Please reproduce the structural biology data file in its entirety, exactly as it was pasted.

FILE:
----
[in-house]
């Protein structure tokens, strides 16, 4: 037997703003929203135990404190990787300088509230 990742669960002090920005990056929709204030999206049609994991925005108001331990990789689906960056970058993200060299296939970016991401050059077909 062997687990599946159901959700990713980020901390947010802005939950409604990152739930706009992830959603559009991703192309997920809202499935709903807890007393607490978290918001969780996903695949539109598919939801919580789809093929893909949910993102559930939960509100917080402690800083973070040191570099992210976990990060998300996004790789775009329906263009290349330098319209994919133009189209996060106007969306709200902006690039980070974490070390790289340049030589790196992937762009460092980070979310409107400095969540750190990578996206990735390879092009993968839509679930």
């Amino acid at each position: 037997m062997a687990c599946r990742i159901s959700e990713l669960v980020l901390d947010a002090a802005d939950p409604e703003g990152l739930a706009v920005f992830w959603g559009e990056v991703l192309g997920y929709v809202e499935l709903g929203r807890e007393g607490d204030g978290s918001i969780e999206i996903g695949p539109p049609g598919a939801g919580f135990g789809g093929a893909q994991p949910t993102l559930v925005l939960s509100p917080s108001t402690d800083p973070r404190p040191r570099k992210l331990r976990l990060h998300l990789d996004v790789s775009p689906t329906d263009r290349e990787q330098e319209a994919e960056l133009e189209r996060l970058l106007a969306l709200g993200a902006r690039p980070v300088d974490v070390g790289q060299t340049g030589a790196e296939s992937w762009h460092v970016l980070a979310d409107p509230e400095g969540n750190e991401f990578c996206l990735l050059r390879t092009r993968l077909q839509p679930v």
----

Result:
[in-house]
């Protein structure tokens, strides 16, 4: 037997703003929203135990404190990787300088509230 990742669960002090920005990056929709204030999206049609994991925005108001331990990789689906960056970058993200060299296939970016991401050059077909 062997687990599946159901959700990713980020901390947010802005939950409604990152739930706009992830959603559009991703192309997920809202499935709903807890007393607490978290918001969780996903695949539109598919939801919580789809093929893909949910993102559930939960509100917080402690800083973070040191570099992210976990990060998300996004790789775009329906263009290349330098319209994919133009189209996060106007969306709200902006690039980070974490070390790289340049030589790196992937762009460092980070979310409107400095969540750190990578996206990735390879092009993968839509679930």
């Amino acid at each position: 037997m062997a687990c599946r990742i159901s959700e990713l669960v980020l901390d947010a002090a802005d939950p409604e703003g990152l739930a706009v920005f992830w959603g559009e990056v991703l192309g997920y929709v809202e499935l709903g929203r807890e007393g607490d204030g978290s918001i969780e999206i996903g695949p539109p049609g598919a939801g919580f135990g789809g093929a893909q994991p949910t993102l559930v925005l939960s509100p917080s108001t402690d800083p973070r404190p040191r570099k992210l331990r976990l990060h998300l990789d996004v790789s775009p689906t329906d263009r290349e990787q330098e319209a994919e960056l133009e189209r996060l970058l106007a969306l709200g993200a902006r690039p980070v300088d974490v070390g790289q060299t340049g030589a790196e296939s992937w762009h460092v970016l980070a979310d409107p509230e400095g969540n750190e991401f990578c996206l990735l050059r390879t092009r993968l077909q839509p679930v």